It is no piccoli segreti that screen legend Sophia Loren (1934-) loves to cook and even wrote a charming book about the dishes she has fixed for famous friends over the years called, Recipes and Memories (1998).
"Don't be a slave to recipes," she advised. "Let your convictions, and above all, love, guide you."
Born Sofia Scicolone in Rome, Italy, Loren had the nickname Stechetto--the stick--as a child. She met husband Carlo Ponti, a well-known film director, while competing in a Rome beauty contest. With carlo, Sophia blossomed.
"The only person who understands me is Carlo," she said. "If you could see him through my eyes you would see the most graceful man in the world."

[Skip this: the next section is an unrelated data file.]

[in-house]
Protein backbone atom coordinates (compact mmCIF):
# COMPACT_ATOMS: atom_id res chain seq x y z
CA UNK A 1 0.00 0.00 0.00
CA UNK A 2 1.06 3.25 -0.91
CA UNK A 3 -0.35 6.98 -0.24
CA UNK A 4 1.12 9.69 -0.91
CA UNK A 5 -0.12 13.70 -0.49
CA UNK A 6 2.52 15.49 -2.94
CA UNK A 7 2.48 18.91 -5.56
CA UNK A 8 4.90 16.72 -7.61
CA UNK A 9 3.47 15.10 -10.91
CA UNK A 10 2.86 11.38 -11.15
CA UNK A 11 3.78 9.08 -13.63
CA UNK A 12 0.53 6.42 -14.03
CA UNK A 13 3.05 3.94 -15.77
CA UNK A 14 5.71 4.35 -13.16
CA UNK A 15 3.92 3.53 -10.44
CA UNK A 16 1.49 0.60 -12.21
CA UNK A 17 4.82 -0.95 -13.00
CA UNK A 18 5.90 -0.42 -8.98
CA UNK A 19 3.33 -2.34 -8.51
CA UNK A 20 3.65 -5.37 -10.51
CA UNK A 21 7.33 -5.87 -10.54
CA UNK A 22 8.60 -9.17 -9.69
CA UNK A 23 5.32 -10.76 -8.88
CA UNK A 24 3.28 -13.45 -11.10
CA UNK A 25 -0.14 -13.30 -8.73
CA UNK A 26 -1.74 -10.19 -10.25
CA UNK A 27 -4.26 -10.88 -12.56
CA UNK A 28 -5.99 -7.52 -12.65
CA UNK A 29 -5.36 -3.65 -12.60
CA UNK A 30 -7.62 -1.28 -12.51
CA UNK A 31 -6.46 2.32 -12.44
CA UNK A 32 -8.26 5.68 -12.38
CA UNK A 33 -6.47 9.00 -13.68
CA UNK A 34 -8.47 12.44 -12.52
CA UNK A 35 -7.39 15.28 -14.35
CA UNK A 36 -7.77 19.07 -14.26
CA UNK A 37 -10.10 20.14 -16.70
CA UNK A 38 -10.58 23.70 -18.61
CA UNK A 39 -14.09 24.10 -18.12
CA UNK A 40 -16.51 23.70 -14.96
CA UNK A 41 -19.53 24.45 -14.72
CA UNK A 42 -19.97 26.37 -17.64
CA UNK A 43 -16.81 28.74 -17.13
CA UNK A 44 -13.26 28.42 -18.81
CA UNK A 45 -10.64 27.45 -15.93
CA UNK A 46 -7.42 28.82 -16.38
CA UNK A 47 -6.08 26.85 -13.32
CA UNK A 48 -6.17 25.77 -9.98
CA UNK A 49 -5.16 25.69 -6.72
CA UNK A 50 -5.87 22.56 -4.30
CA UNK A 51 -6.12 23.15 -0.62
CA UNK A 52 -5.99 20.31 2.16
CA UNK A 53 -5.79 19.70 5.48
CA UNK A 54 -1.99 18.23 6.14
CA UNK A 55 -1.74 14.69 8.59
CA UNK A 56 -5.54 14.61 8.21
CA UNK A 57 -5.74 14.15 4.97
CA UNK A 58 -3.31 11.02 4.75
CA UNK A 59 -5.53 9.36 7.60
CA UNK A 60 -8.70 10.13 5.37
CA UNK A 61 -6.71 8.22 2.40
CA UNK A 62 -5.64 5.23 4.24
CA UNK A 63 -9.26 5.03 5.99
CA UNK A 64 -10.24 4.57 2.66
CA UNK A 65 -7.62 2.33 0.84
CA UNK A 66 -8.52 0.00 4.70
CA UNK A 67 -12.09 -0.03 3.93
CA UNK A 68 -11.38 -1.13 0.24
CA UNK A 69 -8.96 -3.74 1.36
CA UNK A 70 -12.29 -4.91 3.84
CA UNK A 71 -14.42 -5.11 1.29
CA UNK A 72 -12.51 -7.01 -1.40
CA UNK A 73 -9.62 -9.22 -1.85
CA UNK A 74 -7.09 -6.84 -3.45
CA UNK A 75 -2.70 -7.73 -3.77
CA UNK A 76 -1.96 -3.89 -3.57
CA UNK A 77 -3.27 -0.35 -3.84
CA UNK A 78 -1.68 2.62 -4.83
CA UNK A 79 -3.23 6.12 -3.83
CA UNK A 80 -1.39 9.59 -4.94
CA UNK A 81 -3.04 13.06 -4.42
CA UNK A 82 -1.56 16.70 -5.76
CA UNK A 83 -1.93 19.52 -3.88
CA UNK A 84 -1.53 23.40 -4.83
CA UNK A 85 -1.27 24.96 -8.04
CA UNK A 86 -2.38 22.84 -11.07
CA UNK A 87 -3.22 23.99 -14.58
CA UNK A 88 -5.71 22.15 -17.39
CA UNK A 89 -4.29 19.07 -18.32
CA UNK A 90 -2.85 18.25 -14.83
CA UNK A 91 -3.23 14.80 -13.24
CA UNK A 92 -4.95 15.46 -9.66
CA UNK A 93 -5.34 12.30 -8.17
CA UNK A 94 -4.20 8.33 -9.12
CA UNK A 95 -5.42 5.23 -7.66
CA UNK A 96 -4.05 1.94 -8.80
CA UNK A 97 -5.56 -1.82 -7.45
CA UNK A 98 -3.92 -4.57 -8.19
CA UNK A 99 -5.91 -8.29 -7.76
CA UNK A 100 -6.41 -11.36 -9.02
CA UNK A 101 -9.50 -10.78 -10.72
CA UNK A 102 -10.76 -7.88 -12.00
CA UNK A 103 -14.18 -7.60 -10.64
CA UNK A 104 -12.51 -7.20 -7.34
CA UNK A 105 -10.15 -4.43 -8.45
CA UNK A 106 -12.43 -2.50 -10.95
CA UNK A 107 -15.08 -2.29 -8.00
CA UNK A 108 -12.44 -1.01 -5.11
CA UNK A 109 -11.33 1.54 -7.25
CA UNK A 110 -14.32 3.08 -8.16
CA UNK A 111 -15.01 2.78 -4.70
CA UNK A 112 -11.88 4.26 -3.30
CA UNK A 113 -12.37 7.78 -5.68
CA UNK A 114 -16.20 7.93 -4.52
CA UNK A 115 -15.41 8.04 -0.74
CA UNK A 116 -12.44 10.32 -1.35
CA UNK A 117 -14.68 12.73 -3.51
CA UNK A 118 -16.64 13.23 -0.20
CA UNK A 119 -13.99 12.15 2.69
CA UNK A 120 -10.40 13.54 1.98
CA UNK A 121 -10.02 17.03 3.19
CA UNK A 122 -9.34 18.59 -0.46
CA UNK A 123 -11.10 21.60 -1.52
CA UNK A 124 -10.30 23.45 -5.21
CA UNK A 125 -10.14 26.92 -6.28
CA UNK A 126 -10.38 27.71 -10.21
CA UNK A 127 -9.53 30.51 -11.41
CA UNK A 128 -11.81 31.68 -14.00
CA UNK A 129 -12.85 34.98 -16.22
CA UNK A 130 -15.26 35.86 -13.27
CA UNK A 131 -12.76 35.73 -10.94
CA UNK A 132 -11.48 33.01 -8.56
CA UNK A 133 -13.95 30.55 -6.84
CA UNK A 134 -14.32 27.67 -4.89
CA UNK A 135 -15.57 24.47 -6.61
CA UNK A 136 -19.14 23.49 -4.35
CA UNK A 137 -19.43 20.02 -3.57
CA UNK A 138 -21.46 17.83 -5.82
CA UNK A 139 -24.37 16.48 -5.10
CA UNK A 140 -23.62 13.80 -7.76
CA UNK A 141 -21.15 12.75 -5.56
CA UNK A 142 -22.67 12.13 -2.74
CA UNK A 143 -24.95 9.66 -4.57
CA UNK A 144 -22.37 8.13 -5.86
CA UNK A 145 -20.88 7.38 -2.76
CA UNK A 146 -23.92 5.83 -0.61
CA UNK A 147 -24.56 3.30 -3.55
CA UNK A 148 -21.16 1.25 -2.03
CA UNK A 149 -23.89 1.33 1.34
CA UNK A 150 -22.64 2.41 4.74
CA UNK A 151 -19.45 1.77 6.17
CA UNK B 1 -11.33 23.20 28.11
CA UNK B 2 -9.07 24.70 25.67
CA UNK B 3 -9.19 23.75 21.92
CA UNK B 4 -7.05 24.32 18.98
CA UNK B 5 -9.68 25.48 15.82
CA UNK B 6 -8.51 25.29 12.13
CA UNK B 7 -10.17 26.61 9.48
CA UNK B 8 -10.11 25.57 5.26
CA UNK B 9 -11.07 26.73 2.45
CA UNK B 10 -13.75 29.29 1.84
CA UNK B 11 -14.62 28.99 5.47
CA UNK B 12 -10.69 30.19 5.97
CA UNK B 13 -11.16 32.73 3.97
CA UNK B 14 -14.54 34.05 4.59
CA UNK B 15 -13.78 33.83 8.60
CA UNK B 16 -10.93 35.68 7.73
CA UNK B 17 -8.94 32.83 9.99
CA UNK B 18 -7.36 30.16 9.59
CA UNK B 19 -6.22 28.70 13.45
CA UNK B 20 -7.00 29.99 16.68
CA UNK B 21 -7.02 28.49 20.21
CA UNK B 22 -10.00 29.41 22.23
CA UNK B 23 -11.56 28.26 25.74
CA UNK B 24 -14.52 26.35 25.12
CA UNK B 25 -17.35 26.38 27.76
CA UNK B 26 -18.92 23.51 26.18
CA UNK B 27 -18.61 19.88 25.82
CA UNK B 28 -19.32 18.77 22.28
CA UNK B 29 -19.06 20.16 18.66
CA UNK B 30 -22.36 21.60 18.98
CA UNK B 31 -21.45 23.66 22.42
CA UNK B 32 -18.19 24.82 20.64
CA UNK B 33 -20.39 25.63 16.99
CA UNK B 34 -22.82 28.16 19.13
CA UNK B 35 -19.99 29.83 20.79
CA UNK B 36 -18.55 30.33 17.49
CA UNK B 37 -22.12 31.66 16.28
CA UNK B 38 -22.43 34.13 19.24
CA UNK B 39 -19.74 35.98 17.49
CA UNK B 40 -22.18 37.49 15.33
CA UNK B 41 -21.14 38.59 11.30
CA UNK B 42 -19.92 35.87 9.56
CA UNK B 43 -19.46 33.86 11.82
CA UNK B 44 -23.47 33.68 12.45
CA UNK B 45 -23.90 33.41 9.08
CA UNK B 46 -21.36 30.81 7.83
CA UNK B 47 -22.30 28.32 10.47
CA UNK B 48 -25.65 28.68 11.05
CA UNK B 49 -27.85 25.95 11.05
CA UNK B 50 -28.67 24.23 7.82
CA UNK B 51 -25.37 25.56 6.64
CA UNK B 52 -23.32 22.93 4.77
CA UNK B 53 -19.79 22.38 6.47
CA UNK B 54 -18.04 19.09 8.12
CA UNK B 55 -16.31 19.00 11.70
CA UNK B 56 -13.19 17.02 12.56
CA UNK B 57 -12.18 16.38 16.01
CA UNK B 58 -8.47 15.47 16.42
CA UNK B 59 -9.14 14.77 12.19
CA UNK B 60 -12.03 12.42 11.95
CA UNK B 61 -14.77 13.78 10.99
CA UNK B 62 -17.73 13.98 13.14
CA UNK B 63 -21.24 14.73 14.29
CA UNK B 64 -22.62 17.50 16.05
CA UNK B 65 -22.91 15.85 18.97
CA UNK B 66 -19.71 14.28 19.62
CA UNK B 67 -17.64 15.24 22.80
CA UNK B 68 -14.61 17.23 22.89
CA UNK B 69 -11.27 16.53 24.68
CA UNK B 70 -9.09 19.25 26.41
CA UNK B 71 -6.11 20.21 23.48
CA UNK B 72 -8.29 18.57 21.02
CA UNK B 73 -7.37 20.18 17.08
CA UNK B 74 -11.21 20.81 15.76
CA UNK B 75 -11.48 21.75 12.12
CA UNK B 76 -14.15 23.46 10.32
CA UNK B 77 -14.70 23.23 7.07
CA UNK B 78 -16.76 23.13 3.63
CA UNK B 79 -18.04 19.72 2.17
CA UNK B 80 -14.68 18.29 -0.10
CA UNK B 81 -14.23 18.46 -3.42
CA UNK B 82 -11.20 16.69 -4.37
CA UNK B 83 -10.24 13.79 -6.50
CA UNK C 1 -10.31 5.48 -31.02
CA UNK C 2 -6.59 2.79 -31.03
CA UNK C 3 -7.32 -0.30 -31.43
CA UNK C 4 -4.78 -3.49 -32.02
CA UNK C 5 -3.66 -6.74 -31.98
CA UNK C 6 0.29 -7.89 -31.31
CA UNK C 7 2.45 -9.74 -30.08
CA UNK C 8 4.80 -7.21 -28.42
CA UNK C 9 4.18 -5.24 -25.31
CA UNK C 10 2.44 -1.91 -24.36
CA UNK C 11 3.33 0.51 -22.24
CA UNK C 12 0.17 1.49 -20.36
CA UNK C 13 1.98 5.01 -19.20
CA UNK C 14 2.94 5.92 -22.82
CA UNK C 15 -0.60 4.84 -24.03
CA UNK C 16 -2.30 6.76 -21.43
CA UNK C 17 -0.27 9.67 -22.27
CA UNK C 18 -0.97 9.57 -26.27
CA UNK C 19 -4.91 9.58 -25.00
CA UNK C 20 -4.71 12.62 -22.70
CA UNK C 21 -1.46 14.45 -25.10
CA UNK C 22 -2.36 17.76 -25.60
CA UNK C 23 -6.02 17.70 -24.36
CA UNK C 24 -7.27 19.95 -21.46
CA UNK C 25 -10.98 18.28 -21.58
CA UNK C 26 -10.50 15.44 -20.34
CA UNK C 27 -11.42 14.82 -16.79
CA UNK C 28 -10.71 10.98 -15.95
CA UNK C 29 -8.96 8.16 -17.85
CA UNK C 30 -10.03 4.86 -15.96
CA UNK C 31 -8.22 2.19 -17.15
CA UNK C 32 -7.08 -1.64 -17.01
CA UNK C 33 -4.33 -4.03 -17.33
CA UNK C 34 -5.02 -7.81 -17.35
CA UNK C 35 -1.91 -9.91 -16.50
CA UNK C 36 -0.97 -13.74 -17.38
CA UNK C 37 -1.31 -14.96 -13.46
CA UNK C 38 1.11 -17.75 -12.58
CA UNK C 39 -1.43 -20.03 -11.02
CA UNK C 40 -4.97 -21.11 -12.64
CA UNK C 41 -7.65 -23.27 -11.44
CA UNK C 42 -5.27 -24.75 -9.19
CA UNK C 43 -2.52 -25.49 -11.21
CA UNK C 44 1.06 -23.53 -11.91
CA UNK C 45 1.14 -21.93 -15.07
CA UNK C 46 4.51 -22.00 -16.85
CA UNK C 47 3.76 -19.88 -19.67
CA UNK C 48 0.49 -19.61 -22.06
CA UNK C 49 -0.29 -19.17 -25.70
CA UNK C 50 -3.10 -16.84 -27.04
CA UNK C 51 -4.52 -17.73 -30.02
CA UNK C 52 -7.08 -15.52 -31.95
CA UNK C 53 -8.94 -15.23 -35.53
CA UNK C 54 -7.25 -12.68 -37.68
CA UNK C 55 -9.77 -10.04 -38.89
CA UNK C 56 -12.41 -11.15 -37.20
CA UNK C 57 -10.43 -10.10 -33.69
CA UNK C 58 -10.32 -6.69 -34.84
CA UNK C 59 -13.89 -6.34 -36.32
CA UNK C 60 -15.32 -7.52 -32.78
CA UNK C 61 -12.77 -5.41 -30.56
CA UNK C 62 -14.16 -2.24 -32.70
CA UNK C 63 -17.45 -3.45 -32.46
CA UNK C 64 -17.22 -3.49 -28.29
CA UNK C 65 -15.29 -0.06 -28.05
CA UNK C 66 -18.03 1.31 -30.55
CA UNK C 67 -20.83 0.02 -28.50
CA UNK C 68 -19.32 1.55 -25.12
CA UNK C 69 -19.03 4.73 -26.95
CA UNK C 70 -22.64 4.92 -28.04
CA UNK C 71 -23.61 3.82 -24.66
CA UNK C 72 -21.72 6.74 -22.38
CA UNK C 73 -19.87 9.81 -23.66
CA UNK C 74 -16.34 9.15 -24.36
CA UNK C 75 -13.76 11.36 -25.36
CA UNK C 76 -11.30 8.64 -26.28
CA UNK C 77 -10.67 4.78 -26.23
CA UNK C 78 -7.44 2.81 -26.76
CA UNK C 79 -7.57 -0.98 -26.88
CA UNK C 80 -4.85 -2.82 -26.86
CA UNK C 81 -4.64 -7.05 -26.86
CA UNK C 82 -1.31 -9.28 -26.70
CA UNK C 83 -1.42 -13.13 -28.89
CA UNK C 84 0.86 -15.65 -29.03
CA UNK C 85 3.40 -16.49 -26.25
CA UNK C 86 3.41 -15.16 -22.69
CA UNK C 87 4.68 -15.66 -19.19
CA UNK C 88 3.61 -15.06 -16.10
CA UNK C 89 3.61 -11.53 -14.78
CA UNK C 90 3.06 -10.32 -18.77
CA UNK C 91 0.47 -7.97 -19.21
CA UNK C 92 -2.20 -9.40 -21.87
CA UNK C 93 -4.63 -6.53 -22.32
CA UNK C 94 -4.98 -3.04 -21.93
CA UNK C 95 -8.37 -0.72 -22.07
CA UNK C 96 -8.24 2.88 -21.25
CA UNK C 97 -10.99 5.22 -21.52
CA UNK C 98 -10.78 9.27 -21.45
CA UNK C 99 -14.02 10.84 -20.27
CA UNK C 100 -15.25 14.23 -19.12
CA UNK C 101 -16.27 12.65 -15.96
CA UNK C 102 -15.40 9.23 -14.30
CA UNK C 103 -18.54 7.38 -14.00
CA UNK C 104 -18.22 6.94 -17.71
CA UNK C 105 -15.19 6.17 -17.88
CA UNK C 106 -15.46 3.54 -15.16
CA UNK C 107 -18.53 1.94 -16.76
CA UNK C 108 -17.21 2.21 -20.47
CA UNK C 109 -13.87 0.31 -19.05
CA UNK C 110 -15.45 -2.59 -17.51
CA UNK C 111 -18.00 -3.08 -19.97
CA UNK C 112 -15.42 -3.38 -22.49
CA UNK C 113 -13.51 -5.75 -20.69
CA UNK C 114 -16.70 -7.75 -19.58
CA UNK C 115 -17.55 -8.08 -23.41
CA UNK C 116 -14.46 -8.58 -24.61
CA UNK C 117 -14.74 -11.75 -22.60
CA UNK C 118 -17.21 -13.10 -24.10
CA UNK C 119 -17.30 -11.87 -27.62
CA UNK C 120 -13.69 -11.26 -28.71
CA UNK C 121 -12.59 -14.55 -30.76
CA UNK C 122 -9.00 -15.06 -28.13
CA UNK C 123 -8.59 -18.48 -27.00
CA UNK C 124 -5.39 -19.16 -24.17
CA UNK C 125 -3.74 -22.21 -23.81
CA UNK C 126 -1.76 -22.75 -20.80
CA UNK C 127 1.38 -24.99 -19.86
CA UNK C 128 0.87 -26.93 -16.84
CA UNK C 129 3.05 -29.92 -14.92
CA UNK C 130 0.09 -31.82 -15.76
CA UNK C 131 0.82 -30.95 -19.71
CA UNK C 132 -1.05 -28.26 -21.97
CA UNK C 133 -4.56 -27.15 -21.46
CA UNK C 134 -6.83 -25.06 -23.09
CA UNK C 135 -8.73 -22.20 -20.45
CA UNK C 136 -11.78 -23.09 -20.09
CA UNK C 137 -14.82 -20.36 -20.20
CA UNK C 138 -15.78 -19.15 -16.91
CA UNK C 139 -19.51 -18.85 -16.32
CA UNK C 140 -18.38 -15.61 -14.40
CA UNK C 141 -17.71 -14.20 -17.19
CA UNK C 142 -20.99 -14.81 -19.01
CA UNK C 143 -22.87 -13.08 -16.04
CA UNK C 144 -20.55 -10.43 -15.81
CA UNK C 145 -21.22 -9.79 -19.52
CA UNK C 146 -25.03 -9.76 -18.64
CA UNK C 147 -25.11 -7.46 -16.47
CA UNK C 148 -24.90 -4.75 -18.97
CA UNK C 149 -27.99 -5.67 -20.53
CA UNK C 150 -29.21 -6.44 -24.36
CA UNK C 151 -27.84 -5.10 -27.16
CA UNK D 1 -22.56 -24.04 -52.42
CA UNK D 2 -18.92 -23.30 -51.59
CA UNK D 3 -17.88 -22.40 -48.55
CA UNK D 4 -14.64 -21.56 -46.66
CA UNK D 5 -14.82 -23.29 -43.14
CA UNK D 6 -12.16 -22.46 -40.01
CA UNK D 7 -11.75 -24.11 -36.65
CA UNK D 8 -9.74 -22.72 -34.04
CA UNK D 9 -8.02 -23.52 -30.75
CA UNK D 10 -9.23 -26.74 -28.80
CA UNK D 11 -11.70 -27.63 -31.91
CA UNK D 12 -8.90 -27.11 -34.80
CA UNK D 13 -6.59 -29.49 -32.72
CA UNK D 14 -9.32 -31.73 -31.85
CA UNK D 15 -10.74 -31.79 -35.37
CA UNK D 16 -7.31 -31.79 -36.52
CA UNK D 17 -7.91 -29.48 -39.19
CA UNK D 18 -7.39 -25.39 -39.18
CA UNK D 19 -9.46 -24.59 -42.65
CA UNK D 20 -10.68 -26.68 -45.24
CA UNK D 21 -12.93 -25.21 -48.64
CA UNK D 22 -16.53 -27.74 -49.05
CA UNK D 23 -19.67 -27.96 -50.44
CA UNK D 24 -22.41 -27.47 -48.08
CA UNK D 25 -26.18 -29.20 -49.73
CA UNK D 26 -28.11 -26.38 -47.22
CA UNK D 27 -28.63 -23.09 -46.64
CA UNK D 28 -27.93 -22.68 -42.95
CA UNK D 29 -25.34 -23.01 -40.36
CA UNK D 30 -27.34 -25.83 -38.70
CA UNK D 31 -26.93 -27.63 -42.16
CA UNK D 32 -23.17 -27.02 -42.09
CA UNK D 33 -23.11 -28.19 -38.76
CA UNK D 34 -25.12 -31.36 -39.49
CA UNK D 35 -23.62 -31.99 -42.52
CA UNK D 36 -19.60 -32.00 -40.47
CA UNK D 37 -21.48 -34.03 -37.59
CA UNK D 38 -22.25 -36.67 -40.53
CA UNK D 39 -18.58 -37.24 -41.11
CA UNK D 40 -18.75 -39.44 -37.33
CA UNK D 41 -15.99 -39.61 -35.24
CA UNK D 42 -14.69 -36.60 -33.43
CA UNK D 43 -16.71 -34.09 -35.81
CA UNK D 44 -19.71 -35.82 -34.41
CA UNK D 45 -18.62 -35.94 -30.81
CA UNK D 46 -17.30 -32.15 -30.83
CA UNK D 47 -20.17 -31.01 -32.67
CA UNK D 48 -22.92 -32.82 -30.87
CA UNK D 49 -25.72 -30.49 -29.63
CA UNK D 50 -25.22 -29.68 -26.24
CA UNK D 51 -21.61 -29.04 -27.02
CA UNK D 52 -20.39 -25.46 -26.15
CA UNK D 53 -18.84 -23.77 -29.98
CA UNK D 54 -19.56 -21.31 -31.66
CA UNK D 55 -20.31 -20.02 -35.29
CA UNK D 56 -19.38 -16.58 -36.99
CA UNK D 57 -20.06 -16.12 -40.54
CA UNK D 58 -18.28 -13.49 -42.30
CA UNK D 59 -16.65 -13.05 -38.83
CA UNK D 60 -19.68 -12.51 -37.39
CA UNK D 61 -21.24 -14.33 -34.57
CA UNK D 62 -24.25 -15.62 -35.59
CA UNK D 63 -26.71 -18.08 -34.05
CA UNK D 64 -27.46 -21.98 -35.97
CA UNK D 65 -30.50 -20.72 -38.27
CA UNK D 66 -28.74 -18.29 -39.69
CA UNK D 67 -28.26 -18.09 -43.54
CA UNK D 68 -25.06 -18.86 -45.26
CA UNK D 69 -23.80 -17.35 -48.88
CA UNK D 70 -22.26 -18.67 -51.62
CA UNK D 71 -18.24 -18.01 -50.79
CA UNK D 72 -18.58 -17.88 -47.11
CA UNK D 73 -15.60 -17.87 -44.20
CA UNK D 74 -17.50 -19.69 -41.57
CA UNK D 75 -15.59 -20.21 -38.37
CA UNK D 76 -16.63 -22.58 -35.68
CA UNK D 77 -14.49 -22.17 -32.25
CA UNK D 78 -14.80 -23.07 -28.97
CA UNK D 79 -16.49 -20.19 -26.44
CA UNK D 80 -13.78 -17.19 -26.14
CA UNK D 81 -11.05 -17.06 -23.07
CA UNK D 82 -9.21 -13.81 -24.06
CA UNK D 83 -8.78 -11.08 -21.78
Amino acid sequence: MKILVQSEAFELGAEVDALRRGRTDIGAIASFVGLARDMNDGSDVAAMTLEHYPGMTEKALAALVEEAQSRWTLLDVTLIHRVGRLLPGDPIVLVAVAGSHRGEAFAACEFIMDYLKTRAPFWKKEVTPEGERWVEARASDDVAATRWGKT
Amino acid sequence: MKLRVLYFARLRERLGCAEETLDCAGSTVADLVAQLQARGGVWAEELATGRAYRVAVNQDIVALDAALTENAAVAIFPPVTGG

Her international success included an Oscar for Two Women (1961). Loren's love for cooking is tied to her rich Italian heritage. "Everything you see," she once proclaimed proudly. "I owe to spaghetti."
Recognized by the Italian government for her culinary skill, Loren is a passionate cook who used to prepare meals for the cast and crew on movie locations, usually about 70 people.
She said that actor Marcello Mastroianni, her co-star in 12 films, loved her Fagioli con le Cotiche (beans flavored with a pork rind); Clark Gable, too, "adored Neapolitan cooking;" and Richard Burton was addicted to gelo di anguria (watermelon).
"Beauty is in the eye of the beholder," she once said. "I don't think I am beautiful, at least not in the classical way." Calling her face "interesting," she said her attraction always came from her attitude and body.
Celebrate life's piccoli segreti, simmering on the burners.